Iraq A Loud No-Show At Talks

Iraq A Loud No-Show At Talks
November 29th, 2007  
Team Infidel

Topic: Iraq A Loud No-Show At Talks

Iraq A Loud No-Show At Talks
Washington Times
November 29, 2007
Pg. 1
Political strife trumps invite
By David R. Sands and Nicholas Kralev, Washington Times
One extremely close U.S. Middle East ally was conspicuous in its absence from President Bush's Annapolis summit Tuesday Iraq.
Faced with a difficult political and military insurgency at home, and having to balance competing sectarian and diplomatic demands, the government of Prime Minister Nouri al-Maliki decided it did not have the time or resources to attend Mr. Bush's high-stakes gathering.
"We invited them. We thought that they could have made a positive contribution, and they chose not to come," State Department spokesman Sean McCormack said.
Foreign ministers or other top officials from 12 other Arab and Middle Eastern states, including Syria, which sent its deputy foreign minister, and Sudan, which sent its ambassador to the U.S., attended the talks. Arab League Secretary-General Amr Moussa was also on the official U.S. list of 54 countries and international organizations attending the summit.
Iraqi officials confirmed late last week they were invited to participate. But Labid Abawi, an official in the Iraqi Foreign Ministry, said Monday that Iraq would be a no-show.
"Iraq has received an invitation to attend the meeting in the United States, but will not take part in it for several reasons," Mr. Abawi told the Voices of Iraq, an independent news agency.
The agency quoted Mr. Abawi as saying the primary reason was the "busy schedule of the officials concerned."
Even as Mr. Bush was preparing for the Annapolis summit, he and Mr. al-Maliki were signing a separate "declaration of principles" setting out long-term goals for U.S.-Iraq economic, military and diplomatic cooperation, including the presence of U.S. military forces in the country.
Brian Katulis, a senior fellow at the Center for American Progress, said there was probably a "kernel of truth" in the Iraqi excuse, but added Mr. al-Maliki faced a "very difficult decision politically on whether to attend."
Iraq, he noted, had strongly supported Shi'ite Hezbollah militants in the summer 2006 war with Israel and has resisted recognizing Israel.
In addition, some of the Shi'ite parties backing Mr. al-Maliki's government have close ties to Iran.
Tehran was the loudest critic of the Annapolis gathering, publicly lambasting the decision of Arab countries such as Saudi Arabia and Syria to attend. U.S. officials privately said one of the key successes of Annapolis was to isolate Iran and unite countries in the region that fear Tehran's growing influence and military power.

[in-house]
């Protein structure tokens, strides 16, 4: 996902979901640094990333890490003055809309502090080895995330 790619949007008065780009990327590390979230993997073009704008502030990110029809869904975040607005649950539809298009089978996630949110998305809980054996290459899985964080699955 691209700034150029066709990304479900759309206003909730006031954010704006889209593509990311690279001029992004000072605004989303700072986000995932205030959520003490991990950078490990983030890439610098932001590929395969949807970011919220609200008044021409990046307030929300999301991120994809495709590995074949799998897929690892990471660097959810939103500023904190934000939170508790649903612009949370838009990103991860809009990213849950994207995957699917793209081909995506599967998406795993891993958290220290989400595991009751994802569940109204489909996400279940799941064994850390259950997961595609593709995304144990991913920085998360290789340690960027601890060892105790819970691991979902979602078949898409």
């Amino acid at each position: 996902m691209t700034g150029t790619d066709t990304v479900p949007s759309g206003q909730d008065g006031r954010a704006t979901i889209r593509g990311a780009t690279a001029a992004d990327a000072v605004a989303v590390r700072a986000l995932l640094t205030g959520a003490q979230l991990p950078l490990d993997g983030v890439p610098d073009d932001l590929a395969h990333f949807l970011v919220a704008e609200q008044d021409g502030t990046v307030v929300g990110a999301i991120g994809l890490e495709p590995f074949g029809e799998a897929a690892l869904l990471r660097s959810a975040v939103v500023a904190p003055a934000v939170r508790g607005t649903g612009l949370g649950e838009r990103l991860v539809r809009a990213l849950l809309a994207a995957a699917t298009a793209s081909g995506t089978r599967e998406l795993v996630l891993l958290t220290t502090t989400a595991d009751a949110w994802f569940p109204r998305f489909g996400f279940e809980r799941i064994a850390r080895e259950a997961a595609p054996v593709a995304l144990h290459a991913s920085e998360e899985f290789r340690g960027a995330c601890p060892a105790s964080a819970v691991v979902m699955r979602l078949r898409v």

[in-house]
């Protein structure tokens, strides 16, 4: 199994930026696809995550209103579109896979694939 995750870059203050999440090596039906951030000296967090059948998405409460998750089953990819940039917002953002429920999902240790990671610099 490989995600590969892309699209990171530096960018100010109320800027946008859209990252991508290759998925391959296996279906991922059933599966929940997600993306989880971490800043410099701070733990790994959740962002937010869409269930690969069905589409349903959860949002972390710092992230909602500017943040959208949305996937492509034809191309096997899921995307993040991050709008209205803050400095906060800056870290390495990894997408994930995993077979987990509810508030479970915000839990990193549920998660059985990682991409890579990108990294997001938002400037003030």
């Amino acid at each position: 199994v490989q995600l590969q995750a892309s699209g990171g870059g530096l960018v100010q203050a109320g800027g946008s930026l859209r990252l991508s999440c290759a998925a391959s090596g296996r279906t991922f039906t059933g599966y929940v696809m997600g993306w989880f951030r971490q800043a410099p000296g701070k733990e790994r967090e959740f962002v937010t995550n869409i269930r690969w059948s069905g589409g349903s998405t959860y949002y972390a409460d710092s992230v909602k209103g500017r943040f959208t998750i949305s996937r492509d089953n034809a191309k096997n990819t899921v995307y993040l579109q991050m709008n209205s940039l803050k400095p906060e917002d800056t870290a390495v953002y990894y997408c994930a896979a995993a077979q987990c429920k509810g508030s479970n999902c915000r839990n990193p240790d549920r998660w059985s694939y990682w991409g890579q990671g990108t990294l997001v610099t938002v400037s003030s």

In addition, militant cleric Muqtada al-Sadr, head of a Shi'ite militia movement that has clashed repeatedly with U.S. forces, warned late last week against Iraq's attendance in Annapolis, telling reporters in Baghdad that would amount to "explicit normalization of relations with Israel."
Mr. Abawi said the al-Maliki government supports the Palestinians, but denied that Sheik al-Sadr's threats played a role in the decision not to attend.
"This is a decision by the government. No bloc has anything to do with this," he said.
Secretary of State Condoleezza Rice and other U.S. officials have hailed the progress made in Annapolis, but key Arab leaders are more reserved.
Saudi Foreign Minister Prince Saud al-Faisal said his government will support the Israeli-Palestinian peace talks now scheduled, but told the Arab-language newspaper Asharq al-Awsat that Riyadh "will not be used as a tool for normalization" by Israel with Arab governments that refuse to recognize it.
"As to normalization, it is the natural outcome of achieving the just and comprehensive peace ... and not before then," the Saudi diplomat said.
Mr. Katulis said Iraq's failure to show up represented another comedown for Mr. Bush's Middle East policy, centered on transforming the region through the invasion of Iraq.
"The idea was that 'the road to Jerusalem' went through Baghdad," he said. "It's pretty clear the administration is in the cleanup mode."
November 30th, 2007  
A Can of Man
I think the whole "recognize Israel" is a VERY 2nd priority.

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